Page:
A Federal High Court,
Lagos, on Wednesday, varied the bail conditions granted the president of the
Nigerian Bar Association (NBA), Paul Usoro (SAN) and ordered permanent release
of his international passport.
Justice Rilwan Aikawa also directed the defendant to inform the office of the acting chairman of the Economic and Financial Crimes Commission (EFCC) each time he wants to travel out of the country.
The court’s decision followed an application filed and moved by lead counsel for the defendant, Chief Wole Olanipekun (SAN) to that effect.
Counsel for the EFCC, Rotimi Oyedepo did not oppose the application but urged the court to rule that the defendant drop the passport whenever he returns from a journey.
He argued that it would be difficult to have the defendant in court if his travel schedule clashes with court date.
But Olanipekun assured that court proceedings would prevail over oversea travels whenever there is a clash.
Usoro is facing a 10 counts charge of money laundering leveled against him by the EFCC.
The anti graft agency
accused him of laundering N1.4 billion belonging to Akwa Ibom State Government,
a charge the defendant had consistently denied, saying the money was part of
his legitimately earned professional fees.
Before the ruling for the release of the international passport, the judge had adjourned to May 10 to enable the Attorney General of Akwa Ibom state, Uwemedimo Nwoko and three others mentioned in the body of the charge respond to a counter motion filed by the prosecution.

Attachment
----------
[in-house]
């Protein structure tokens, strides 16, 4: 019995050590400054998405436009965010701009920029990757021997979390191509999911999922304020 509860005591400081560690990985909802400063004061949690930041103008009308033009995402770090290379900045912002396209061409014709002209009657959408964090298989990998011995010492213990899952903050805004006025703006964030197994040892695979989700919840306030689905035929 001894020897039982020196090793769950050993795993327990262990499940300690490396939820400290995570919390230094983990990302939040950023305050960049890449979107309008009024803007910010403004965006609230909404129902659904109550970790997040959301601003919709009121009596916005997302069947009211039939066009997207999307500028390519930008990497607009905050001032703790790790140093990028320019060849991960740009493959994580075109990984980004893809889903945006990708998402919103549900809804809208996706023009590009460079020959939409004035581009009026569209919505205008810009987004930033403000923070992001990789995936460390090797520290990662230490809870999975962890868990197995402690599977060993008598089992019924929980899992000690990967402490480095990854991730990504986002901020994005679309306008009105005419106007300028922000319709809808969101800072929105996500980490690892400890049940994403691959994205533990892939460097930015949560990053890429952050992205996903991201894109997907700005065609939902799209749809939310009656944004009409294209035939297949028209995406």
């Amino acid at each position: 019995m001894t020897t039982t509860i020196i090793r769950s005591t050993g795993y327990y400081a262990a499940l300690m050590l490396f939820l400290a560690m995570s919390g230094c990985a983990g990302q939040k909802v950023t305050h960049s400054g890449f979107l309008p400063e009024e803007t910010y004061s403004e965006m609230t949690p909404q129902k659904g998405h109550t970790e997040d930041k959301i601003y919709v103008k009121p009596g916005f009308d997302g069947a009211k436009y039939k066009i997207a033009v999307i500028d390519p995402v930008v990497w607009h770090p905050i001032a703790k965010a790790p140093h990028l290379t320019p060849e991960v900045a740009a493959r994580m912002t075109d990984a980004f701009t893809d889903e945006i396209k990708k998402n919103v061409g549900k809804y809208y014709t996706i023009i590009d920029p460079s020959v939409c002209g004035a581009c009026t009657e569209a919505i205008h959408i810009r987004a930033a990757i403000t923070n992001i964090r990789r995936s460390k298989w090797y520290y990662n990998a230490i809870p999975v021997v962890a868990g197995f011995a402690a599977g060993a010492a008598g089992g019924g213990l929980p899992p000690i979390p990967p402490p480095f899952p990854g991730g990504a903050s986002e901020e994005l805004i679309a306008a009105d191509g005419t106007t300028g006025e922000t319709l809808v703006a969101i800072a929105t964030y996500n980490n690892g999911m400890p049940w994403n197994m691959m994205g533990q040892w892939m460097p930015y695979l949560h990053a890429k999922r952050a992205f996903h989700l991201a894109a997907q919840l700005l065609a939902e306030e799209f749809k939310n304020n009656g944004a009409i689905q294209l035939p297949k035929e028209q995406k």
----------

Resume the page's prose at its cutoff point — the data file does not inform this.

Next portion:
Lead counsel to the AG, Chief Mike Ozekhome (SAN) said he needed time to respond to the EFCC’s motion against his application for the vacation of bench warrant, which he received on April 15.
He insisted that he needed some time to respond to even more grievous allegations made by the prosecution.
Also, counsel for Akwa Ibom governor, Dr. Charles Mekwunye noted that he filed his clients application challenging the courts jurisdiction on March 3, but received EFCC’s reply April 15, adding that he is putting together his response to the EFCC.
Oyedepo, however argued that the proceedings are being regulated by the ACJA and that in the nation’s criminal jurisprudence, there is no law, except specific direction of court, that compels a party to file a written address.
He added that the allegations were not different from the ones in the body of the charge and urged the court to note that the adjournment was not at his instance.
But Ozekhome, who also refused to take responsibility for the adjournment insisted that he is ready to proceed if the prosecution chooses to drop his motion. However, the judge intervened and ruled that further proceedings will commence May 10.